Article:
Sunday, 2 August 2015

Catching up with myself: health checks

Yet again time flies and blogging gets left behind.  So here's a quiet Sunday morning and my favourite time in the week.  My family are slumbering upstairs, I'm sitting at the dining room table having emptied the dishwasher from its overnight run, laid out everything we need for breakfast, brewed some (decaf) coffee and sitting down with my Mac.  Here goes.

Health checks

Left eye, July 2015
Right eye, July 2015
As you know I always like to make sure my body is in tip top condition.  I ensure I have an annual check at the Doctor's surgery covering blood pressure, cholesterol, liver function, kidney function, PSA levels and so on.  That's always okay.  At the dentist I quite often get caught with a little decay or something needing attention on an x-ray.  And then I go to the optician as well.

It is always interesting at the opticians as I can tell my eyes are deteriorating in terms of becoming longer sighted.  I still hate the time when I was told, in my mid forties "well you're middle-aged now, most people become long sited and need glasses.  You're no different".  So I have glasses for reading and using a computer - for that reason my employer kindly allows me to claim £15 for an annual test and £40 towards the cost of glasses.

This check up revealed I needed slightly stronger lenses owing to continuing to become more long sighted.  "This is all fairly routine" explains the optician every year.  She went onto explain that if I follow the normal pattern my long-sited vision will level out soon and not change too much of the rest of my life.  That sounds good as I do need my glasses more and more for anything under one metre and also to expect things to be in focus.

There are always two things which provide interest to the conversation.  Firstly she says "what lovely blood vessels you have at the back of your eyes Doug".  No sign of diabetes or anything like that.  You had better keep up your veggie diet and keep running.

Secondly she's always interested in the dark patch in my left eye.  Actually it is more textured in real life than the photo shows.  This is a Central Serous Retinopathy and this is a tiny leak causing the retina to bulge and this leads to distorted vision.  It has been there for many years and comes and goes a little.  It also features a little in my right eye, although considerably less.  Apparently there are further signs of this happening away from the centre of my vision but I'm less aware of this.  The long term effect of this is to deprive the retina with certain nutrients and my vision has become dull and the world appears as if viewed from a bit of grey, uneven glass.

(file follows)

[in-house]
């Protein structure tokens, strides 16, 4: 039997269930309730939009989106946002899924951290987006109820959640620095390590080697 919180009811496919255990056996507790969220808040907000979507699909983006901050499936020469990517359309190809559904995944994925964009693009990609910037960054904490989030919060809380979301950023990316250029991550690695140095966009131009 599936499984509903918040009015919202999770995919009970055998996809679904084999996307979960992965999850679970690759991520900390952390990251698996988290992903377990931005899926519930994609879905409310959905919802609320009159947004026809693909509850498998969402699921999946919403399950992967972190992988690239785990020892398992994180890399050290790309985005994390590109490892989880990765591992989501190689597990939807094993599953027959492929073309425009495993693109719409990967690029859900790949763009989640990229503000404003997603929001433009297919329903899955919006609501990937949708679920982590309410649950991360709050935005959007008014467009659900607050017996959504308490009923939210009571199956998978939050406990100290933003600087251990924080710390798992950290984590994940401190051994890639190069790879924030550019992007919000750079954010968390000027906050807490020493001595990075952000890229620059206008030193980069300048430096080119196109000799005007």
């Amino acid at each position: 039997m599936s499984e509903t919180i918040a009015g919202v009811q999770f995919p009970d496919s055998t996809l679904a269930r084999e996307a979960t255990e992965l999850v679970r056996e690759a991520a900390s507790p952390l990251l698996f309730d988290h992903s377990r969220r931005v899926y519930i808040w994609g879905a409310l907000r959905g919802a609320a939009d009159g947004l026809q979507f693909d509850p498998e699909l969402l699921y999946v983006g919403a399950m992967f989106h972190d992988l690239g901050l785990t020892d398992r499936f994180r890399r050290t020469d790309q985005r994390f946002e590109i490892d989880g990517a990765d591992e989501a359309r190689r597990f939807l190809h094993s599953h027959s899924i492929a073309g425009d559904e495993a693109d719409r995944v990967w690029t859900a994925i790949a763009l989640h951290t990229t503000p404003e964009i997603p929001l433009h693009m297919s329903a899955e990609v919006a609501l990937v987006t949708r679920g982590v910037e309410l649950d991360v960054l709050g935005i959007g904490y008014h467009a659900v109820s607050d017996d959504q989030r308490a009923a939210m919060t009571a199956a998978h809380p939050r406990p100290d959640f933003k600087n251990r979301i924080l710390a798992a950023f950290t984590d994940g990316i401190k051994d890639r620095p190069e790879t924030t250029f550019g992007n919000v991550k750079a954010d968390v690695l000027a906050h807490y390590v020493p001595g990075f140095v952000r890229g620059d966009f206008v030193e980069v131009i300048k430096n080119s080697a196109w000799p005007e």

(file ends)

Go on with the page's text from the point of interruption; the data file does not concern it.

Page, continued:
On a positive note, my brain adapts and this is an example of our wonderfully designed bodies.  I tend to see more from my right eye, so I hope this eye doesn't deteriorate any further.

You might wonder what causes this.  Well, Central Serous Retinopathy is still a bit of a mystery to the medical profession.  It does appear to affect men more than women and the age group is generally 30 - 50 years.  Men who suffer from a Central Serous Retinopathy are often high achievers, high flyers.  Additionally they expect a lot of themselves and put themselves under a lot of pressure.  In other words these are Type A personality traits.  Now I am NOT a high flyer but I do expect a lot of myself.  I am, perhaps, my hardest critic and often known to give myself a hard time over some things.

As a release from this, I find so much solace in my faith (I'm a Christian) and of course running has a brilliant effect on me.  Although I became a runner about eight years ago and at a time of considerable stress, I do find this helps me deal with the challenges of life, especially my work.  Having faith and becoming a runner doesn't solve everything but they are brilliant ways of accepting situations and thinking them through.  I digress.

Back to health checks.  These are so important and I'm pleased those public health folk take it seriously and the Government fund it.  It always amazes me how some people spend far more time and money on maintaining their cars than their own bodies.  Cars are expensive things, sure.  Cars are also very transitory objects and unimportant in the great scheme of things - having a nice car won't allow you to live a minute longer or be a better person.  Taking the time and trouble to have regular health checks at the doctor, dentist and optician is a great way of spotting any problems as they emerge and as we should all know, early diagnosis is very important.  Also important are steps which can prevent illnesses in the first place.

So there you are.  Make sure you get a check-up once a year, especially if you are anywhere near the dreaded "middle age".

Type A personality tag
Staying active in old age

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